, Volume 11, Issue 2, pp 247-260
Date: 18 Jan 2006

An improved purification procedure for the soluble [NiFe]-hydrogenase of Ralstonia eutropha: new insights into its (in)stability and spectroscopic properties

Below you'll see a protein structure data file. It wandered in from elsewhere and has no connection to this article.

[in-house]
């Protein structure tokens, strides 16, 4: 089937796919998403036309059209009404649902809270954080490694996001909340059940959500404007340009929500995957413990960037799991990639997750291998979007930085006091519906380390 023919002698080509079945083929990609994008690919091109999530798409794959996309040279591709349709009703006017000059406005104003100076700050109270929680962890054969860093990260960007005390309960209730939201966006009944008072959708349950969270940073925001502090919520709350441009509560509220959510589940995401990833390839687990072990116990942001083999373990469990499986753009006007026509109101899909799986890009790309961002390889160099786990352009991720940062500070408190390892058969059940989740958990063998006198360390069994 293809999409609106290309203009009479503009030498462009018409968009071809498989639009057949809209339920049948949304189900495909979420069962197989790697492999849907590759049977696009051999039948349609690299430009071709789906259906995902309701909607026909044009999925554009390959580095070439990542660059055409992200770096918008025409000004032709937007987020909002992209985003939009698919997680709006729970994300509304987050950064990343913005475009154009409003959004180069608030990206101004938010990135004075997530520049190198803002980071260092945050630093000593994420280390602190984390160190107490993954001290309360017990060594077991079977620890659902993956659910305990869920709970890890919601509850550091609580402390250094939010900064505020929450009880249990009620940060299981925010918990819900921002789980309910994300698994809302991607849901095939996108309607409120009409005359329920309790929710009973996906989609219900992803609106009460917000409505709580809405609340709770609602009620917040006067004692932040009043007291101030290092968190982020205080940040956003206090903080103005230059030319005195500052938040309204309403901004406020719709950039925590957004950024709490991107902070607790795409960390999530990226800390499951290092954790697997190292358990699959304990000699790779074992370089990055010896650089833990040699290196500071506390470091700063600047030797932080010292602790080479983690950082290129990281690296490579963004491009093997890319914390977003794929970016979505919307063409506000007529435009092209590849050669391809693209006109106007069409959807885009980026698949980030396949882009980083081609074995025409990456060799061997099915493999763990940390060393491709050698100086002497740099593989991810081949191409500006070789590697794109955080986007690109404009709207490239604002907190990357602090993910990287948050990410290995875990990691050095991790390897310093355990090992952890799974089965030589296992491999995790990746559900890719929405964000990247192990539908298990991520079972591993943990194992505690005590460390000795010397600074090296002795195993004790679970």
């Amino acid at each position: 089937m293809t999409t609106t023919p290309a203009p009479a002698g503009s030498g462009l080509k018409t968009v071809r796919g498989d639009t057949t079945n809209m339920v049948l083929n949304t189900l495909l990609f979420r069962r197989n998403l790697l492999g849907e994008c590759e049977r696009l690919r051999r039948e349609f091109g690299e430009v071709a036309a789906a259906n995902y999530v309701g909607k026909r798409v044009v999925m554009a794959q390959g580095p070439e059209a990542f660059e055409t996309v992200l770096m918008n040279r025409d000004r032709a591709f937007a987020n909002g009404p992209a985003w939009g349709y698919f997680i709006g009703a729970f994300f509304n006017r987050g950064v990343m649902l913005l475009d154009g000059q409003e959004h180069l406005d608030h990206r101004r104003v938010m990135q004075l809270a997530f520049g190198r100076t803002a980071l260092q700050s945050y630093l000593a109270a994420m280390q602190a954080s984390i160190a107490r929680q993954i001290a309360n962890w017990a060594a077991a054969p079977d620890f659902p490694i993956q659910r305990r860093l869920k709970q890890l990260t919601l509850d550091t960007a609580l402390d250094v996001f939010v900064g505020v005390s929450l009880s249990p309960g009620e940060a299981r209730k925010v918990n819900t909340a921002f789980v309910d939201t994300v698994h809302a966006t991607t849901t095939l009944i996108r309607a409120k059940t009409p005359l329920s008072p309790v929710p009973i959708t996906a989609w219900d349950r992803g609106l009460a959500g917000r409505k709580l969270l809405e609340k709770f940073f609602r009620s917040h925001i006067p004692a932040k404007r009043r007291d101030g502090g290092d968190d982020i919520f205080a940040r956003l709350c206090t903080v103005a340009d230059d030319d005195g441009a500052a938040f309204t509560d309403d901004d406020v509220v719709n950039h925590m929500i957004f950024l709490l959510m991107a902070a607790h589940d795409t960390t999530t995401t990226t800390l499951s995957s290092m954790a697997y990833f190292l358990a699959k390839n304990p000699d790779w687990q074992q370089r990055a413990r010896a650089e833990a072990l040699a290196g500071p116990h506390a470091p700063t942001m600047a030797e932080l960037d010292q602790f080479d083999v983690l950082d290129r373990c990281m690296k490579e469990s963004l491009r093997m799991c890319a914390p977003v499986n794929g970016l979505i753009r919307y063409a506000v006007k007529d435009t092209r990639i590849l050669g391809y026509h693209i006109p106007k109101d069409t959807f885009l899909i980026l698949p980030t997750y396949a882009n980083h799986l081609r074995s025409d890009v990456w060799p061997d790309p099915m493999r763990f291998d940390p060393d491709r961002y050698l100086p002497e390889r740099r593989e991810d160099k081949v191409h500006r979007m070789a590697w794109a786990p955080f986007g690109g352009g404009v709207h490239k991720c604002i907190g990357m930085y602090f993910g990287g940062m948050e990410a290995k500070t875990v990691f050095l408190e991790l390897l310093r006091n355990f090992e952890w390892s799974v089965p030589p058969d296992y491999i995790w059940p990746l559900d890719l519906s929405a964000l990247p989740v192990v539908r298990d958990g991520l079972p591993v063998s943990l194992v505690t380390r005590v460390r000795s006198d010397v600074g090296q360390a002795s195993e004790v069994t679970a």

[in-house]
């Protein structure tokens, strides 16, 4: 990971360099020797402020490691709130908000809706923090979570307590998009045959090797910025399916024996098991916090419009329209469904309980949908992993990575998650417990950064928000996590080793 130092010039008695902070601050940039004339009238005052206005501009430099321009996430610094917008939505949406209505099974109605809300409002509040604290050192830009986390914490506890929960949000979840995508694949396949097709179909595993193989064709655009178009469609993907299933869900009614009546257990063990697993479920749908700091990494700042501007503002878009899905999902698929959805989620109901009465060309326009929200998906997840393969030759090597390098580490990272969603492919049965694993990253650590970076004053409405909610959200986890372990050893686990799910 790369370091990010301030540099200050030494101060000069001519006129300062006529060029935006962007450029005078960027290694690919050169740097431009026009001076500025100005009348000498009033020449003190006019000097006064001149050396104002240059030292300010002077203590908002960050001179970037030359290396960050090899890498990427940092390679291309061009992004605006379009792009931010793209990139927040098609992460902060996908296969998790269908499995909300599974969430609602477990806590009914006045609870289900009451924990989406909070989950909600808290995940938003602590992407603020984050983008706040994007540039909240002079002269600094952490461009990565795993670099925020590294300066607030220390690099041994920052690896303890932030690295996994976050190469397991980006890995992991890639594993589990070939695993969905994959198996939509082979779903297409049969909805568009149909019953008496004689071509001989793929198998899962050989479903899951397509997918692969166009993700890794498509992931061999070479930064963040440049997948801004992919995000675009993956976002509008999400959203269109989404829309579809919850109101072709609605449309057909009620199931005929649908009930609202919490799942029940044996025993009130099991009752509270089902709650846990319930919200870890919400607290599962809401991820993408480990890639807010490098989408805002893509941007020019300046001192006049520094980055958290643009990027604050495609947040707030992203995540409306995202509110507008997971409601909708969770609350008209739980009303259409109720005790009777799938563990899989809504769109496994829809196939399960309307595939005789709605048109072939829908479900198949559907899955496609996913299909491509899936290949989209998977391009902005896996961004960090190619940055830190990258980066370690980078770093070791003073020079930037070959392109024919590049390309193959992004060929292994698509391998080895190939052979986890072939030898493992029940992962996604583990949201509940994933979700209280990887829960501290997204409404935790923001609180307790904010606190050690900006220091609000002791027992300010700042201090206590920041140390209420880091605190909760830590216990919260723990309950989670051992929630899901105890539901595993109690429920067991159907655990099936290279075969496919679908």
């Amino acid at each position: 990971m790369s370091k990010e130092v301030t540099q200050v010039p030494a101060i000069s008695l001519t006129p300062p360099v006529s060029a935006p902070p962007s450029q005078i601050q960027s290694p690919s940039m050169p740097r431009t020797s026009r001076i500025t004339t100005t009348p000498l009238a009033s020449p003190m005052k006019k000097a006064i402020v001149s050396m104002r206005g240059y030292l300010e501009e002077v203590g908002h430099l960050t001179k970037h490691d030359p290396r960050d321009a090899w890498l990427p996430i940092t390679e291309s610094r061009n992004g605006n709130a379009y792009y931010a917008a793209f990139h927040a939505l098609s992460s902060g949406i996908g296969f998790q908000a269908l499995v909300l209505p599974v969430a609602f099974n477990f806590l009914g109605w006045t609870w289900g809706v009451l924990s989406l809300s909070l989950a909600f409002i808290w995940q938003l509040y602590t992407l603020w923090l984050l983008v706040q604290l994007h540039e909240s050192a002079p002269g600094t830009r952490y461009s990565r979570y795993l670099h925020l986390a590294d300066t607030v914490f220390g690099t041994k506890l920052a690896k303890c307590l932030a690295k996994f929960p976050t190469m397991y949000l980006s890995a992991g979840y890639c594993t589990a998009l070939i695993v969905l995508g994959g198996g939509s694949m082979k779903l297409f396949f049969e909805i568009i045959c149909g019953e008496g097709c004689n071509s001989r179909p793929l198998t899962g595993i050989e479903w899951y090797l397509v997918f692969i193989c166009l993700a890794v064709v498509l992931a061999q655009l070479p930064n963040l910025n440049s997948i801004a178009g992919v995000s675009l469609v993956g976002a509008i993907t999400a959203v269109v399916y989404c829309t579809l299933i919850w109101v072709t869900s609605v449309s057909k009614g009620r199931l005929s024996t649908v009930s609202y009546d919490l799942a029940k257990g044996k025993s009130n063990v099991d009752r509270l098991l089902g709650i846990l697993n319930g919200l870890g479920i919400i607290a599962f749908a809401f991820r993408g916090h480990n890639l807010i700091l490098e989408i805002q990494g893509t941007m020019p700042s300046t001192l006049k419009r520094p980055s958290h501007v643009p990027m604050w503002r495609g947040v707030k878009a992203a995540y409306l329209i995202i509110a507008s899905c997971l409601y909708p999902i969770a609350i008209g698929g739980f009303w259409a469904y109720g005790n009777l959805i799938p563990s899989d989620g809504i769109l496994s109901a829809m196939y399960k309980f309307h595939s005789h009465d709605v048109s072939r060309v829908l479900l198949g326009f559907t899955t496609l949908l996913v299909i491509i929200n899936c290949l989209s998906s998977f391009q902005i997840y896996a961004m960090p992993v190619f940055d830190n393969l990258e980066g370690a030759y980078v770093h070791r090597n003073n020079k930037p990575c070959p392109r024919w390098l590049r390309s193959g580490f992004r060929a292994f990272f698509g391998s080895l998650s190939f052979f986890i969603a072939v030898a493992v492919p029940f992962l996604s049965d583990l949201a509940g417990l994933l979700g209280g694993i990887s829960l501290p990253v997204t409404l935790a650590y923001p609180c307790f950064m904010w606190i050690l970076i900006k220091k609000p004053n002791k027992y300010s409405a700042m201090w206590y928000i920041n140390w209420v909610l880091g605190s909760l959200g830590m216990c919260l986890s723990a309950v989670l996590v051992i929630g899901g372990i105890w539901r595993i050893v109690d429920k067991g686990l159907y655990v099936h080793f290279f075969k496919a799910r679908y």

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Infrared (IR) spectra in combination with chemical analyses have recently shown that the active Ni–Fe site of the soluble NAD+-reducing [NiFe]-hydrogenase from Ralstonia eutropha contains four cyanide groups and one carbon monoxide as ligands. Experiments presented here confirm this result, but show that a variable percentage of enzyme molecules loses one or two of the cyanide ligands from the active site during routine purification. For this reason the redox conditions during the purification have been optimized yielding hexameric enzyme preparations (HoxFUYHI2) with aerobic specific H2–NAD+ activities of 150–185 μmol/min/mg of protein (up to 200% of the highest activity previously reported in the literature). The preparations were highly homogeneous in terms of the active site composition and showed superior IR spectra. IR spectro-electrochemical studies were consistent with the hypothesis that only reoxidation of the reduced enzyme with dioxygen leads to the inactive state, where it is believed that a peroxide group is bound to nickel. Electron paramagnetic resonance experiments showed that the radical signal from the NADH-reduced enzyme derives from the semiquinone form of the flavin (FMN-a) in the hydrogenase module (HoxYH dimer), but not of the flavin (FMN-b) in the NADH-dehydrogenase module (HoxFU dimer). It is further demonstrated that the hexameric enzyme remains active in the presence of NADPH and air, whereas NADH and air lead to rapid destruction of enzyme activity. It is proposed that the presence of NADPH in cells keeps the enzyme in the active state.